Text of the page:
Never underestimate the power of a dream - or the talent of the much-maligned Eddie Murphy. That’s the take away from Craig Brewer’s “Dolemite Is My Name,” a funny, foul-mouthed biopic in which the writers of “Ed Wood” serve up another helping of a delusional filmmaker casting reason to the wind in creating a cinema classic.

Well, “classic” might be too strong a word; “legend” is closer to the truth. And I’m not just talking about the 1975 Blaxploitation joint “Dolemite,” but another golden oldie in Murphy, a comedian whose career had faded into irrelevance until Brewer (“Hustle & Flow”) came along to resurrect the “Daddy Day Care” star by mercifully returning him to his R-rated roots. The result is a smorgasbord of vulgarity, with F-bombs and euphemisms for male and female genitalia dominating a script by Scott Alexander and Larry Karaszewski that’s pee-your-pants hilarious.

That’s just the surface. Deeper down resides something even more terrific about guts, determination and a refusal to take “no” for an answer. It’s about drive and having the fortitude to defy all odds in chasing a vision held by not just one man, but an equally ignored group of talents gathering the will to lift themselves up right along with him. The era is the mid-1970s, but it retains a relevance to a modern film industry tending to box non-whites into roles of domestics and menial laborers, both on- and off-screen.

Now, as then, to be a star you must buck the system, which is exactly what part-time comedian and full-time record store flunky Rudy Ray Moore determines to do once he brings his pioneering style of funny to the masses, first via stage and recordings and then the ultimate: film.

There’s a lot of Eddie Murphy in Rudy Ray Moore and vice-versa, making for something magical, as the two dynamic personalities merge into one. It’s a beautiful thing, too. You might even say cathartic, as the character becomes a stand-in for anyone who’s ever had a dream. We may not aspire to become “the godfather of rap,” but it’s no different than wanting to be the best salesman, the best broker, the best techie or even best dad. It’s all about believing in yourself and creating your own breaks, which is what Rudy Ray does in transforming into his preening-pimp alter-ego, Dolemite.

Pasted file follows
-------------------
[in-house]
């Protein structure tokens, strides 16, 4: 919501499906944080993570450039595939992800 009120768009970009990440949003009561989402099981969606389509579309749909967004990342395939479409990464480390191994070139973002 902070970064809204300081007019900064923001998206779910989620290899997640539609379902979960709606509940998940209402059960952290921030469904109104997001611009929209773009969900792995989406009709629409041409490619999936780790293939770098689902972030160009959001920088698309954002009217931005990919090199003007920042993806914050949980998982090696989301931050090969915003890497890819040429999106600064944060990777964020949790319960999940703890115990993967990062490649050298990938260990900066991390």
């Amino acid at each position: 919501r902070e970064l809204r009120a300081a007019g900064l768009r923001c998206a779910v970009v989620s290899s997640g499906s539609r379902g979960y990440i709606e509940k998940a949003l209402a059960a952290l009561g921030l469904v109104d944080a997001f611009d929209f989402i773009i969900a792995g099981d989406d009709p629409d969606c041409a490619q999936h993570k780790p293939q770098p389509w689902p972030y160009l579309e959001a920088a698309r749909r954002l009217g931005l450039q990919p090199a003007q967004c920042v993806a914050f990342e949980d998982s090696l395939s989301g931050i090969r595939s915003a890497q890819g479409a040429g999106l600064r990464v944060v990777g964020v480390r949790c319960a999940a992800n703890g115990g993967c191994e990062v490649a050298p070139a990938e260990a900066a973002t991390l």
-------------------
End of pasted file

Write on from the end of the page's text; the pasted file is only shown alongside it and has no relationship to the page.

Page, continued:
Although Murphy is a solid decade older than Moore was in the early 1970s, you buy fully into what he’s selling in bringing an icon of the African American community vibrantly to life. It begins where the character Dolemite began, at the famous Dolphins of Hollywood record store, a South L.A. emporium where a member of the local homeless community wanders in. Moore’s bosses want the gentleman tossed out on his keister. But Rudy sees the broken man’s true value. And that is in the stories he and his fellow vagrants recite about an uncouth pimp named Dolemite.

With a handful of cash, Moore plies the drifters into recounting their Dolemite tales, which he immediately incorporates into his comedy act, gradually transforming into the raconteur who rhymes like Ali and stings like another local black comedian named Richard Pryor. Throngs of African Americans love him, but not record executives. So, undeterred, Moore borrows his mother’s life savings and goes DIY in producing LPs he records before small audiences crammed inside his tiny apartment.